[rt2x00-users] [RFC/RFT 1/8] rt2x00: Introduce concept of driver data in struct rt2x00_dev.

Helmut Schaa helmut.schaa at googlemail.com
Tue Jan 31 18:47:08 AEDT 2012

On Tue, Jan 31, 2012 at 12:06 AM, Gertjan van Wingerde
<gwingerde at gmail.com> wrote:
> Hi Helmut,
> On 01/30/12 13:49, Helmut Schaa wrote:
>> On Mon, Jan 30, 2012 at 1:40 PM, Stanislaw Gruszka <sgruszka at redhat.com> wrote:
>>> On Mon, Jan 30, 2012 at 09:36:18AM +0100, Helmut Schaa wrote:
>>>> no objection to this patch :) in general, but in the long term we might
>>>> also consider a driver split like iwlwifi did some time ago. Something
>>>> like rt2x00_legacy (everything till rt61pci & rt73usb) vs rt2x00 (rt2800
>>>> and later).
>>>> This would also help to remove some complexity introduced due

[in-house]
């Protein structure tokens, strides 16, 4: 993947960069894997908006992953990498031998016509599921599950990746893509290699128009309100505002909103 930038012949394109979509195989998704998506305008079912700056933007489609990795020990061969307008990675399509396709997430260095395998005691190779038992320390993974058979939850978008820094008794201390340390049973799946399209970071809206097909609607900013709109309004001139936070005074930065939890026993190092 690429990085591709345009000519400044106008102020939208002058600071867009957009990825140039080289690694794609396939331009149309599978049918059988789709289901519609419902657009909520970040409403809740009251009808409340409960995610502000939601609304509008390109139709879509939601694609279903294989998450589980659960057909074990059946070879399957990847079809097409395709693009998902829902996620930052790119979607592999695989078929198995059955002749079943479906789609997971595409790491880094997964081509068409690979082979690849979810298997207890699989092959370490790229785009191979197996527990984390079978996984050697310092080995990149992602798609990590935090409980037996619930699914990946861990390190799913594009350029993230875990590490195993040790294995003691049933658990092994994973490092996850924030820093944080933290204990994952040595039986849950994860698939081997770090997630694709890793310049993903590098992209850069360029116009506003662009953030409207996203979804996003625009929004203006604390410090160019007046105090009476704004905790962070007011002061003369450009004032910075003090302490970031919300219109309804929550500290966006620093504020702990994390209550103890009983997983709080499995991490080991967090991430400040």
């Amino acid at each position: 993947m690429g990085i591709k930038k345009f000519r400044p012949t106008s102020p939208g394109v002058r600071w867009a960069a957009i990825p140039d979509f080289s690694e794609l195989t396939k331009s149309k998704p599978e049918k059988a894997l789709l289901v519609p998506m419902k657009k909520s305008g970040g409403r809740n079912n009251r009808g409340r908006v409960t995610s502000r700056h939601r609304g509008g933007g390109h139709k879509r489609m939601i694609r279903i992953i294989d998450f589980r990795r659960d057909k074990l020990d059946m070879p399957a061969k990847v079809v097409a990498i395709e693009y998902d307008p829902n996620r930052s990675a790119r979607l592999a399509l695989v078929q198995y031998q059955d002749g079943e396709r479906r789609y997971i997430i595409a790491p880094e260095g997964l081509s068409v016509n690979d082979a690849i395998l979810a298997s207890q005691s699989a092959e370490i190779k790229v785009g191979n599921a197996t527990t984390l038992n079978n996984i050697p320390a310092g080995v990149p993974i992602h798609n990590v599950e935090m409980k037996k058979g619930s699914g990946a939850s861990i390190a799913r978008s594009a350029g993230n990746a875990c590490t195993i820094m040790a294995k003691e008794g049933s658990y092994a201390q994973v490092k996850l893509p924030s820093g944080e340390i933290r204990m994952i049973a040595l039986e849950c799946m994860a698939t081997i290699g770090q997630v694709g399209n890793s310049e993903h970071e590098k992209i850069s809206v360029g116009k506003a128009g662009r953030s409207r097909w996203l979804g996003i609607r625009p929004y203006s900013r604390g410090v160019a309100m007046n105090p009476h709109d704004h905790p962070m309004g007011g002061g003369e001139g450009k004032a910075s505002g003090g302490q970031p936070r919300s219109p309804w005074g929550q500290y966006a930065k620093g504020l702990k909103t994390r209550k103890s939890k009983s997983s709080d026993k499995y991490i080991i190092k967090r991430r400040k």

>>>> to the differences between different chipsets ...
>>> I believe we can keep everything in place and still avoid complexity, and
>>> also do not duplicate large chunk of code. Intel have definitely a problem
>>> with maintaining legacy stuff, they changed common code, and do not test
>>> if it still work with legacy hardware. I hope this is not the case with
>>> rt2x00 ;-)
>> I hope so too :) but still we've got quite a number of driver/device specific
>> flags that change the behavior of the generic rt2x00 part (HT TX descriptor
>> vs legacy TX descriptor, ATIM queue vs no ATIM queue, different L2 padding
>> needs, sw sequence numbers vs hw sequence numbers ...).
>> And sometimes fixing something small for newer devices causes a
>> major redesign of the rt2x00 framework to also work for older devices
>> (clearing beacon slots for example I'm currently working on).
> I certainly would hope that we wouldn't have to make such a split, as I
> think that currently the overhead and complexity of the common code is
> not unreasonable. Most of these things are just a couple of lines of
> code, and doesn't make very complex or ugly code.
> However, we could consider it when actual complex code is coming in, though.

Ok, let's leave it as is for now :) and see what changes the next generation of
ralink devices introduces ...


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